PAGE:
Co-dynamics of Symbiodiniaceae and bacterial populations during the first year of symbiosis with Acropora tenuis juveniles

Quigley, Kate M., Alvarez Roa, Carlos, Torda, Greg, Bourne, David G., and Willis, Bette L. (2020) Co-dynamics of Symbiodiniaceae and bacterial populations during the first year of symbiosis with Acropora tenuis juveniles. MicrobiologyOpen, 9 (2). e959.

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Abstract

MicrobiologyOpen published by John Wiley & Sons Ltd. Interactions between corals and their associated microbial communities (Symbiodiniaceae and prokaryotes) are key to understanding corals' potential for and rate of acclimatory and adaptive responses. However, the establishment of microalgal and bacterial communities is poorly understood during coral ontogeny in the wild. We examined the establishment and co-occurrence between multiple microbial communities using 16S rRNA (bacterial) and ITS2 rDNA (Symbiodiniaceae) gene amplicon sequencing in juveniles of the common coral, Acropora tenuis, across the first year of development. Symbiodiniaceae communities in juveniles were dominated by Durusdinium trenchii and glynnii (D1 and D1a), with lower abundances of Cladocopium (C1, C1d, C50, and Cspc). Bacterial communities were more diverse and dominated by taxa within Proteobacteria, Cyanobacteria, and Planctomycetes. Both communities were characterized by significant changes in relative abundance and diversity of taxa throughout the year. D1, D1a, and C1 were significantly correlated with multiple bacterial taxa, including Alpha-, Deltra-, and Gammaproteobacteria, Planctomycetacia, Oxyphotobacteria, Phycisphaerae, and Rhizobiales. Specifically, D1a tended to associate with Oxyphotobacteria and D1 with Alphaproteobacteria, although these associations may represent correlational and not causal relationships. Bioenergetic modeling combined with physiological measurements of coral juveniles (surface area and Symbiodiniaceae cell densities) identified key periods of carbon limitation and nitrogen assimilation, potentially coinciding with shifts in microbial community composition. These results demonstrate that Symbiodiniaceae and bacterial communities are dynamic throughout the first year of ontology and may vary in tandem, with important fitness effects on host juveniles.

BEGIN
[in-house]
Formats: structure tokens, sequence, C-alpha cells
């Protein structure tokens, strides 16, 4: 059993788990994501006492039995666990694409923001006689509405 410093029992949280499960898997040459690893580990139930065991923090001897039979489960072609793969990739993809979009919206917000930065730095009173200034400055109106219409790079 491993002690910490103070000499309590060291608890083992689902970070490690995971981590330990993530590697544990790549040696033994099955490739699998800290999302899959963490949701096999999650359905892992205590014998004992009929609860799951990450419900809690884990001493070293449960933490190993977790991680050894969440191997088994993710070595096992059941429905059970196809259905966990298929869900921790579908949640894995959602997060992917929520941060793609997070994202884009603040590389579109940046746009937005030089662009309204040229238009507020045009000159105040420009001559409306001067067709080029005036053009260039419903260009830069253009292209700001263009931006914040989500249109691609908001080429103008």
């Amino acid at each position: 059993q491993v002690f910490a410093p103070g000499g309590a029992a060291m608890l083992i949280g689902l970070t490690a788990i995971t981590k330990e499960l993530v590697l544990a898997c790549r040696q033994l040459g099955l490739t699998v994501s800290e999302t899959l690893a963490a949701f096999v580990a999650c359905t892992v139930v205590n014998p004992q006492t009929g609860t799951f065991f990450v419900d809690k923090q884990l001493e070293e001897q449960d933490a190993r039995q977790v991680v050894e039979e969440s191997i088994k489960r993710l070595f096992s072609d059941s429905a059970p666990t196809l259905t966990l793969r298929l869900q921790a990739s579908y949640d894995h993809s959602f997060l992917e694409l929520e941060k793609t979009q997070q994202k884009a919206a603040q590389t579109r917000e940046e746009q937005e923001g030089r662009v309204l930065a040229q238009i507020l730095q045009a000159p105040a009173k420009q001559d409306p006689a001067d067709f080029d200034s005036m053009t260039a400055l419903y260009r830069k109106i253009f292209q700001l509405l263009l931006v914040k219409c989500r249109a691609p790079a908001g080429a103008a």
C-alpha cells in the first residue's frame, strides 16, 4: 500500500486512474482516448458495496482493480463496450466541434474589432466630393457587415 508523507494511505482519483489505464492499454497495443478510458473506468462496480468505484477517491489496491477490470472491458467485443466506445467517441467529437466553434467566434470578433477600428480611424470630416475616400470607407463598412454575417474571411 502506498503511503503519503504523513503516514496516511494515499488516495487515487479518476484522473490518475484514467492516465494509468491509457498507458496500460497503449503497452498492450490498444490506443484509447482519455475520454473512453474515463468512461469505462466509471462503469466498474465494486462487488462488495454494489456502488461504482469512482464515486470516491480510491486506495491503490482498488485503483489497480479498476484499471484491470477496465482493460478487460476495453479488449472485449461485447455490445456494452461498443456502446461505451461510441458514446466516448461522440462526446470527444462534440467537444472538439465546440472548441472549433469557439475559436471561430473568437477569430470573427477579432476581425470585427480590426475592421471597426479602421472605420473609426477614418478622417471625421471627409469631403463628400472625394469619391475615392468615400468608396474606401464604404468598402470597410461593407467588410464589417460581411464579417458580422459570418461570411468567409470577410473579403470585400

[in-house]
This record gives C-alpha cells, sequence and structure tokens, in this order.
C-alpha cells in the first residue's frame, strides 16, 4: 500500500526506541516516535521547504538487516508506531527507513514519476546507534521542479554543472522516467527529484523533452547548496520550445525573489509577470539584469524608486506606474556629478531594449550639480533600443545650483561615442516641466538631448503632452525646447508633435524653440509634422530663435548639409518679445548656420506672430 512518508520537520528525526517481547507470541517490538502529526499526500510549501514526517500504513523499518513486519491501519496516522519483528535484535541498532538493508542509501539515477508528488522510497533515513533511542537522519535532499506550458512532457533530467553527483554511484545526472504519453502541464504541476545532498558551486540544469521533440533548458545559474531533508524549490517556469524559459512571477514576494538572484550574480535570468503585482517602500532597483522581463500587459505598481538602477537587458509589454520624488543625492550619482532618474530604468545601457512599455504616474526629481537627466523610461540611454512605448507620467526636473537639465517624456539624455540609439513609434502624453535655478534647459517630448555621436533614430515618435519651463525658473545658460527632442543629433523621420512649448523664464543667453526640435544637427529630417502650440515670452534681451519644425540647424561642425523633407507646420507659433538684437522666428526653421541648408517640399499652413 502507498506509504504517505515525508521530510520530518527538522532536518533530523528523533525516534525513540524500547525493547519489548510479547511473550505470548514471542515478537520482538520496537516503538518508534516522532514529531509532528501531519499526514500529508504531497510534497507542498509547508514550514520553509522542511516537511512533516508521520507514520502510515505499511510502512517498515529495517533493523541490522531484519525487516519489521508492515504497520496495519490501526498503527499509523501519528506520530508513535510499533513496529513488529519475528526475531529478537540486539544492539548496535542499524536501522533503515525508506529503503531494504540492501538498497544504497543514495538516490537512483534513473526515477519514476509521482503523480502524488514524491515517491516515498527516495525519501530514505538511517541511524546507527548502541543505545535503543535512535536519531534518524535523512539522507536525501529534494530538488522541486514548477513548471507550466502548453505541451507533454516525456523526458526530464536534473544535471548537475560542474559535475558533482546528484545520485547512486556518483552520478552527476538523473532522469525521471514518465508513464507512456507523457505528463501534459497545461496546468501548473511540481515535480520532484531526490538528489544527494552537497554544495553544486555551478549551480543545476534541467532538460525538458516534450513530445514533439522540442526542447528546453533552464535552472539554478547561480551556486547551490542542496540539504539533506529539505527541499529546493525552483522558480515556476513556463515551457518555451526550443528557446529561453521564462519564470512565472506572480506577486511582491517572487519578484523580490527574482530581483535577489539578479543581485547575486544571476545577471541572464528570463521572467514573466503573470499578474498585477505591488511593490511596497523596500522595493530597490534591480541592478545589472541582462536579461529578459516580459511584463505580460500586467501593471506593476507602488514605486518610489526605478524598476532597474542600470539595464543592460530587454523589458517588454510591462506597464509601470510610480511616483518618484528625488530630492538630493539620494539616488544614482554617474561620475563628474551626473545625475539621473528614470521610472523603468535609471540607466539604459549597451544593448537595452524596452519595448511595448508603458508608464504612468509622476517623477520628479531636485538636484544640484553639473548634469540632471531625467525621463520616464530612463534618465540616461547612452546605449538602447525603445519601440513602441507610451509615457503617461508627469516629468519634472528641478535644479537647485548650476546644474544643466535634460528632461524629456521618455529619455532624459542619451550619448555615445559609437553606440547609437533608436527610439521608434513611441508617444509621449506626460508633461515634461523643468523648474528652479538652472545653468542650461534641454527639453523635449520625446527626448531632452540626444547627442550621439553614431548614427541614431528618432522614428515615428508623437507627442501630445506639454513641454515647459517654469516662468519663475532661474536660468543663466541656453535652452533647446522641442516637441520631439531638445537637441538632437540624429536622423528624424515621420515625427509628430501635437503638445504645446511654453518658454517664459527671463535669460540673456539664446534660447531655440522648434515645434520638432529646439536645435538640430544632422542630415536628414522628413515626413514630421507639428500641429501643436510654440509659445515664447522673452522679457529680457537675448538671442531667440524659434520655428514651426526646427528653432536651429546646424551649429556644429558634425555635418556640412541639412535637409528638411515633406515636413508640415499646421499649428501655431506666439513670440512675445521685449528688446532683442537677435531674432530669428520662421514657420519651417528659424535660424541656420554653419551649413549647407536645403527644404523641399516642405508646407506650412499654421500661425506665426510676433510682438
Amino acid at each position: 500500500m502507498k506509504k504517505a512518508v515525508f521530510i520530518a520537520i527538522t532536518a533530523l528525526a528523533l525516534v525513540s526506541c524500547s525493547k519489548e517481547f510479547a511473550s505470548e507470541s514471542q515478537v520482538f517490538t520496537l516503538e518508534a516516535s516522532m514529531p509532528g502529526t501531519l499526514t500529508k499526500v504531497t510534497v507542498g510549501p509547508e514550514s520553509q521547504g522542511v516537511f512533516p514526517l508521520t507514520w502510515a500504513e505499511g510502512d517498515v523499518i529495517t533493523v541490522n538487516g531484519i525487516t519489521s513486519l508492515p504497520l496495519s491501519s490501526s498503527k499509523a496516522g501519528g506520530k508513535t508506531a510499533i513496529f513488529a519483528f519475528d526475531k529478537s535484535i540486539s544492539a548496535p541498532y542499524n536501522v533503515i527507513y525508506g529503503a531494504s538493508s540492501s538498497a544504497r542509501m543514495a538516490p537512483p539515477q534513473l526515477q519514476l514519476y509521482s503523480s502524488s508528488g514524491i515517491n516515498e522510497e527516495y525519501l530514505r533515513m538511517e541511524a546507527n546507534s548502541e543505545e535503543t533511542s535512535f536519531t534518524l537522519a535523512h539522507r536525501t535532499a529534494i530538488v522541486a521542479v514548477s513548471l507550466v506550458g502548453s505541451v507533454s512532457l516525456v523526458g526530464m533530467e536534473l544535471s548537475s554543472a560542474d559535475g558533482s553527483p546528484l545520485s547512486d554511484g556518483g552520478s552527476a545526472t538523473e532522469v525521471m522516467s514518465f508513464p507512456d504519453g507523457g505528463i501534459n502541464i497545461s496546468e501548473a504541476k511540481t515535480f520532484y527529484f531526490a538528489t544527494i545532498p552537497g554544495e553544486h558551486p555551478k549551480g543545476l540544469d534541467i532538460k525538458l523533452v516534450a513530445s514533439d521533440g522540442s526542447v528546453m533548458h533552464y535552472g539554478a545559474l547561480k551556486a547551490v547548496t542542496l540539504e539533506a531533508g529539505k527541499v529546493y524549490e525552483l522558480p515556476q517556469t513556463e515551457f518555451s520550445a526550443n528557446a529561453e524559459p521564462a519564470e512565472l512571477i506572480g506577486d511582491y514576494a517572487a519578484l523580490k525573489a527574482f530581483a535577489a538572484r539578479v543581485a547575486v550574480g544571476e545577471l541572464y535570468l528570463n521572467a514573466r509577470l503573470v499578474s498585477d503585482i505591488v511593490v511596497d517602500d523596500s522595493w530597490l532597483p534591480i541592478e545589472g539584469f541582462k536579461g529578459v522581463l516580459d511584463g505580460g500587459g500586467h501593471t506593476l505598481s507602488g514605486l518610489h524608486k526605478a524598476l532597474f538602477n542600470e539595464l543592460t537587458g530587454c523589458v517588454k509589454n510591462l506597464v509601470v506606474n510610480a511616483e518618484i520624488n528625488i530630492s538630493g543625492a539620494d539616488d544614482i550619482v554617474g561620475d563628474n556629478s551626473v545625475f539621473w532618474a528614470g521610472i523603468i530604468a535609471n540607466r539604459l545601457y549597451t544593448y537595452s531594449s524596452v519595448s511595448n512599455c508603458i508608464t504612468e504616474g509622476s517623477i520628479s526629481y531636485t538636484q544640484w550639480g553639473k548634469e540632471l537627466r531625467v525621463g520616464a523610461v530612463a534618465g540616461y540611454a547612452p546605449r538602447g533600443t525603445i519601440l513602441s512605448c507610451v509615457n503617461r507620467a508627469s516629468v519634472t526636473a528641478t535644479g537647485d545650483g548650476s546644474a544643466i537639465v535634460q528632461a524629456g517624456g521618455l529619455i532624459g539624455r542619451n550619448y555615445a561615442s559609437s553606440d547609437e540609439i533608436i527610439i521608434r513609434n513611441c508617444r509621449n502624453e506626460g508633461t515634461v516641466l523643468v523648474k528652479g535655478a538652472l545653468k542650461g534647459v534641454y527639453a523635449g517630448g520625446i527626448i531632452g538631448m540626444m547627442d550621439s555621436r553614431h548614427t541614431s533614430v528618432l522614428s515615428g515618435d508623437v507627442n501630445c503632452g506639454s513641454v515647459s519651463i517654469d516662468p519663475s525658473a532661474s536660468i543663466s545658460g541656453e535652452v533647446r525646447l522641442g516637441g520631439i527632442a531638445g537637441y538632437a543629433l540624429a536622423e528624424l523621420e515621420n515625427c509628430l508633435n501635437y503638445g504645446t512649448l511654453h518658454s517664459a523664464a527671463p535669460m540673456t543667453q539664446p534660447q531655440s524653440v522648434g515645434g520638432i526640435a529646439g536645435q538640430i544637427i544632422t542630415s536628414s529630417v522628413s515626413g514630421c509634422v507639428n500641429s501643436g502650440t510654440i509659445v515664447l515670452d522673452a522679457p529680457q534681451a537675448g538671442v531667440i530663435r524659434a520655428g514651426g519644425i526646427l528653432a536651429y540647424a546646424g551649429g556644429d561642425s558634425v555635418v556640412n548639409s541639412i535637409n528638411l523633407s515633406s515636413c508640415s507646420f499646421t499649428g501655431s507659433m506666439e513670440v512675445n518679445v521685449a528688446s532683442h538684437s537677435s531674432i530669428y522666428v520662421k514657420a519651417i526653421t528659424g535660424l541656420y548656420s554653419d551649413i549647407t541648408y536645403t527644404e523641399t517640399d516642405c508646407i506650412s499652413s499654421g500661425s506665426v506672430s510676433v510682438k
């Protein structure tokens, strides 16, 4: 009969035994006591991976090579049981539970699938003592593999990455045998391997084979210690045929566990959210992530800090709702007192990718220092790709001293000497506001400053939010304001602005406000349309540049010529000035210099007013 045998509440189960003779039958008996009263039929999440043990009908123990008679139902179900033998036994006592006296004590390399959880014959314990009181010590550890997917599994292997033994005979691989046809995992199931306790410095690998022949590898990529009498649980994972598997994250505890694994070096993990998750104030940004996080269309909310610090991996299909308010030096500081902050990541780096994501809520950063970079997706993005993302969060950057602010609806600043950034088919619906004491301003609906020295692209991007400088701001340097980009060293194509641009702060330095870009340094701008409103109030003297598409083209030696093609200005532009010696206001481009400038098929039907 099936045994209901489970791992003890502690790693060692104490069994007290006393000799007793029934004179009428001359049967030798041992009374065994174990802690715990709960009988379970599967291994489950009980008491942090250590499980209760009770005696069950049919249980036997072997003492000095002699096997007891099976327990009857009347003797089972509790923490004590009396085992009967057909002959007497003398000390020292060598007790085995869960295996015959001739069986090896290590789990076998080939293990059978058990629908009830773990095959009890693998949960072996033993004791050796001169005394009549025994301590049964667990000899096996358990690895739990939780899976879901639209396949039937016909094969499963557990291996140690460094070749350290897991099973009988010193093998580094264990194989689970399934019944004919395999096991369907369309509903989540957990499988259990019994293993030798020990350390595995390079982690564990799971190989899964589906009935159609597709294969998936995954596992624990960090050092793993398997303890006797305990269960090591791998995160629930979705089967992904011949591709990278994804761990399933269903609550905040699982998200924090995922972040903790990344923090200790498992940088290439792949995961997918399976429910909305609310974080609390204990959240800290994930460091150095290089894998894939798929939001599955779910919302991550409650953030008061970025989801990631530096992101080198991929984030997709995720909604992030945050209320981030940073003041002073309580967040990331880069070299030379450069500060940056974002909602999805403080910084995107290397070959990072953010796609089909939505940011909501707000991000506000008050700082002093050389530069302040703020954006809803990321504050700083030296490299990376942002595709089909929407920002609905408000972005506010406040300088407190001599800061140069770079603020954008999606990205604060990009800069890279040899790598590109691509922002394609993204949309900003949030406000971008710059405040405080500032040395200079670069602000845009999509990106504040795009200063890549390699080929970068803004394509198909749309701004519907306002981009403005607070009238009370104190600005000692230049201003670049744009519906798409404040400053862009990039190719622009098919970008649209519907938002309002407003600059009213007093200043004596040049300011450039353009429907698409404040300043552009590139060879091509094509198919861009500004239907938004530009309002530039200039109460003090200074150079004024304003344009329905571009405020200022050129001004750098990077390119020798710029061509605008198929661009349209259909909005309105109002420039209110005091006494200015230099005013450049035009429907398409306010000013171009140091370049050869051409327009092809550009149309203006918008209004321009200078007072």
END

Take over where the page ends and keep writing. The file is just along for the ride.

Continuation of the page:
Item ID: 61974
Item Type: Article (Research - C1)
ISSN: 2045-8827
Keywords: 16S rRNA gene, co-occurrence, coral, coral-associated bacteria, ITS2 rDNA gene, juvenile, Symbiodiniaceae
Copyright Information: This is an open access article under the terms of the Creative Commons Attribution‐NonCommercial License, which permits use, distribution and reproduction in any medium, provided the original work is properly cited and is not used for commercial purposes. © 2019 The Authors. MicrobiologyOpen published by John Wiley & Sons Ltd.
Date Deposited: 17 Mar 2021 00:43
FoR Codes: 31 BIOLOGICAL SCIENCES > 3107 Microbiology > 310703 Microbial ecology @ 100%
SEO Codes: 18 ENVIRONMENTAL MANAGEMENT > 1805 Marine systems and management > 180504 Marine biodiversity @ 100%
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